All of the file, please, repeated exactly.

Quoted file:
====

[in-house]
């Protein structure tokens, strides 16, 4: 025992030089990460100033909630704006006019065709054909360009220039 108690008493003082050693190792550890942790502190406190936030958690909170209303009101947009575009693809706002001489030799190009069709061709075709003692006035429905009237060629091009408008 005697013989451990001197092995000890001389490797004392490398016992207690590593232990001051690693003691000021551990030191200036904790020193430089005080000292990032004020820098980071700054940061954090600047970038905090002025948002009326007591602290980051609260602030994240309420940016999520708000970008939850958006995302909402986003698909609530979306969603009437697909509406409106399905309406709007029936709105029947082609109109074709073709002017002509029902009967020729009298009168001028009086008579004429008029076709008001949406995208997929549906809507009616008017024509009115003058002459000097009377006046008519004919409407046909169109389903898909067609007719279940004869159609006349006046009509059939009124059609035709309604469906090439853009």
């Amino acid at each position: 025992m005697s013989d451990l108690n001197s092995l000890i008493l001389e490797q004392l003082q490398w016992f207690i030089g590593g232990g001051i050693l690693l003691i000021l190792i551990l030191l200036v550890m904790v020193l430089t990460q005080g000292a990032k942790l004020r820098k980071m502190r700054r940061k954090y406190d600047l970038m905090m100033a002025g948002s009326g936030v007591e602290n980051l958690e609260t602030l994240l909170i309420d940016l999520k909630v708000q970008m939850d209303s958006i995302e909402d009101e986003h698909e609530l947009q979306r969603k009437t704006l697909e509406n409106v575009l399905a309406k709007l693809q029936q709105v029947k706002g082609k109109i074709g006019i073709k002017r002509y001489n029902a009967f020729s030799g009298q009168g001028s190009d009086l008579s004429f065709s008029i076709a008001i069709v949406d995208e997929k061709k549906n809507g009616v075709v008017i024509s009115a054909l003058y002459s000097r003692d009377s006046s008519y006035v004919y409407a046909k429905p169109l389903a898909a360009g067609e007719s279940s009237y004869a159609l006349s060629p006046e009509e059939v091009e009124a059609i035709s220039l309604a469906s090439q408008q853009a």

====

[in-house]
């Protein structure tokens, strides 16, 4: 025992030089990460100033909630704006006019065709054909360009220039 108690008493003082050693190792550890942790502190406190936030958690909170209303009101947009575009693809706002001489030799190009069709061709075709003692006035429905009237060629091009408008 005697013989451990001197092995000890001389490797004392490398016992207690590593232990001051690693003691000021551990030191200036904790020193430089005080000292990032004020820098980071700054940061954090600047970038905090002025948002009326007591602290980051609260602030994240309420940016999520708000970008939850958006995302909402986003698909609530979306969603009437697909509406409106399905309406709007029936709105029947082609109109074709073709002017002509029902009967020729009298009168001028009086008579004429008029076709008001949406995208997929549906809507009616008017024509009115003058002459000097009377006046008519004919409407046909169109389903898909067609007719279940004869159609006349006046009509059939009124059609035709309604469906090439853009």
């Amino acid at each position: 025992m005697s013989d451990l108690n001197s092995l000890i008493l001389e490797q004392l003082q490398w016992f207690i030089g590593g232990g001051i050693l690693l003691i000021l190792i551990l030191l200036v550890m904790v020193l430089t990460q005080g000292a990032k942790l004020r820098k980071m502190r700054r940061k954090y406190d600047l970038m905090m100033a002025g948002s009326g936030v007591e602290n980051l958690e609260t602030l994240l909170i309420d940016l999520k909630v708000q970008m939850d209303s958006i995302e909402d009101e986003h698909e609530l947009q979306r969603k009437t704006l697909e509406n409106v575009l399905a309406k709007l693809q029936q709105v029947k706002g082609k109109i074709g006019i073709k002017r002509y001489n029902a009967f020729s030799g009298q009168g001028s190009d009086l008579s004429f065709s008029i076709a008001i069709v949406d995208e997929k061709k549906n809507g009616v075709v008017i024509s009115a054909l003058y002459s000097r003692d009377s006046s008519y006035v004919y409407a046909k429905p169109l389903a898909a360009g067609e007719s279940s009237y004869a159609l006349s060629p006046e009509e059939v091009e009124a059609i035709s220039l309604a469906s090439q408008q853009a």